Here's a complete guide to every critical medical, legal, and estate planning document and relevant state law for Wyoming. Download these forms and get started with Pillar to organize all of your most important documents in one safe, secure, easy-to-use online storage solution
February 2, 2021
Planning for the future is the best way to make the medical and estate process as easy as possible — for you and your loved ones. To help you get the process started, we created this comprehensive guide to all the most important medical, legal, and estate planning documents you need to know about if you live in the Cowboy State.
Here’s your complete guide to Wyoming's state laws, forms, and essential documents.
Wyoming state law requires that doctors and healthcare providers must retain medical records for at least 10 years from the last visit or treatment.
Patients can also request access to their records under the federal Health Insurance Portability and Accountability Act (HIPAA). The authorization should be in writing, signed and dated, specify what can be revealed, and make known the person to whom the patient's health care information is to be disclosed.
To get a form of your medical records, fill out this release form and your request for medical records must be copied and made available to you in ten (10) business days.
An advance directive is a legal document that allows you to provide orders for a wide variety of health care decisions and appoint an official to make those decisions for you if you are unable or unable to do so yourself. It typically includes the following documents to help you communicate your decisions:
Residents of Wyoming who are at least 18 years of age can register to become an organ, eye, and tissue donor when you get or renew your driver license or state ID, or at Donate Life Wyoming.
You must sign or accept your will in front of two witnesses for a will to be valid in Wyoming, and those witnesses must sign your will. Your witnesses also can’t stand to inherit. While you don't need a notary to make your will legal, a notary will only allow you to "self-prove" your will.
A "living trust" is a trust that you build while you're alive. The Trust Law of Wyoming is versatile and allows several trusts. There are several forms that a "living trust" from Wyoming can take. When caring for your family afterwards, you will build a trust to provide throughout your lifetime. They can be used to reduce taxes, secretly own assets, secure assets, and more.
In general, "probate" refers to the court-supervised method of transferring property legally from a deceased person to a living person. Under the Wyoming Probate Code, property owned in an individual's sole name will usually be passed to his or her heirs. However, the estate must first satisfy the final debts, expenditures, and tax liabilities of the individual.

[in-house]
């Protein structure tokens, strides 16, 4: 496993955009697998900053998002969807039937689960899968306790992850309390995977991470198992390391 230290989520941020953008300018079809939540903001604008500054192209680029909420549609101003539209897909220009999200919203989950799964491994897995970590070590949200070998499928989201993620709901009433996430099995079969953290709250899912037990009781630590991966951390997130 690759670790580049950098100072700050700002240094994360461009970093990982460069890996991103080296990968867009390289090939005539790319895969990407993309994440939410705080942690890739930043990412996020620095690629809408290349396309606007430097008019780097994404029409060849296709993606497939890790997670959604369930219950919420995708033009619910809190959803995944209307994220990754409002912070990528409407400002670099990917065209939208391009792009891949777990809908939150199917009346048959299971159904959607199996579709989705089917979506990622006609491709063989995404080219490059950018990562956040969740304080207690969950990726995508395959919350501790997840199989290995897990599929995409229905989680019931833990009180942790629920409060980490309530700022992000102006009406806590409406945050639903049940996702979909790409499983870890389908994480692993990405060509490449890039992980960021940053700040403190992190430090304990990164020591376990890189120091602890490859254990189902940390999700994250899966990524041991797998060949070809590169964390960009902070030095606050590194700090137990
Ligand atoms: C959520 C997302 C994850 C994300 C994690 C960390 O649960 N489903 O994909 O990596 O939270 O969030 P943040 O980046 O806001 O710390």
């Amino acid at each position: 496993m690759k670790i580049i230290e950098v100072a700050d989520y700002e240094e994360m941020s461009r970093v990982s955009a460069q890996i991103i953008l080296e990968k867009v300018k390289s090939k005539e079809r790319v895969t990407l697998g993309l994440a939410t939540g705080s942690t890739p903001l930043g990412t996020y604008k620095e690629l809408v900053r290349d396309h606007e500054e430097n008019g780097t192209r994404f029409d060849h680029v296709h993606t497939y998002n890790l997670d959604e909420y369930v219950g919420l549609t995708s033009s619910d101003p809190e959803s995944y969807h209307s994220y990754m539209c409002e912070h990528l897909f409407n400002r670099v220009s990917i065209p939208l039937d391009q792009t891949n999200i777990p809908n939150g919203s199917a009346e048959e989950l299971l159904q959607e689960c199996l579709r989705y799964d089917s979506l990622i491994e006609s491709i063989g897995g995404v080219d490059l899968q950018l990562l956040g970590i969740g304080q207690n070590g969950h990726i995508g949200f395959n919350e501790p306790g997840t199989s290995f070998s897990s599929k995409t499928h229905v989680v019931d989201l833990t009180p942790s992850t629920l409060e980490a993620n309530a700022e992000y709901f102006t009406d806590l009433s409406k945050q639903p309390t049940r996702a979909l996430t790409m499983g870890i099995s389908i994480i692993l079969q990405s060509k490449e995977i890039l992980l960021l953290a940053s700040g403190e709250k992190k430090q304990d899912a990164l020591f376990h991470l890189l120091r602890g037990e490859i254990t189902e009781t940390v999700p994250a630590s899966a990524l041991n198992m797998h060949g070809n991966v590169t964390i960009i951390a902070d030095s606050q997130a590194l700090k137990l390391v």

Wyoming provides a streamlined probate, or “short affidavit” procedure for smaller estates. After liens and encumbrances are subtracted, the worth of the entire estate cannot be greater than $200,000 to apply for the affidavit phase.
To arrange a short affidavit, heirs must state that they are entitled to a certain estate, signed under oath. They release the asset when the individual or organization keeping the property receives the affidavit and a copy of the death certificate. It is important to file the affidavit with a county clerk, and there is a 30-day waiting period.
Wyoming does not have an inheritance tax or estate tax. However, if you inherit property from another state, the state may have an applicable estate or inheritance tax. On behalf of the deceased, you would still definitely have to file any taxes such as the federal estate task. In addition, the federal estate tax applies if the inheritance is large enough.
Digital estate planning is regarded as outlining what happens to your "digital property". This consists of
Revised Uniform Fiduciary Access to Digital Assets Act (RUFADAA) was drafted, and the bill provides a framework for all fiduciaries when addressing matters of digital assets in an estate. Furthermore, it provides tiers of how the deceased may provide that consent. To know more, check out the SF0034 Uniform Fiduciary Access to Digital Assets Act.
Death certificates in Wyoming are issued by the Vital Statistics Services, an office established by the Wyoming Department of Health. Section 35-1-418 of the Wyoming Statutes Annotated mandates that a death certificate be submitted within three days of death or the date on which the individual is discovered.
The ‘search fee’ for a death certificate is $10 and includes one approved copy of the death certificate. Every additional copy of the ordered certificate is $10.
If the date of death is unknown, a searching fee of $13 for every five years searched is charged, which includes either a certified copy or verification of the record if one is found.
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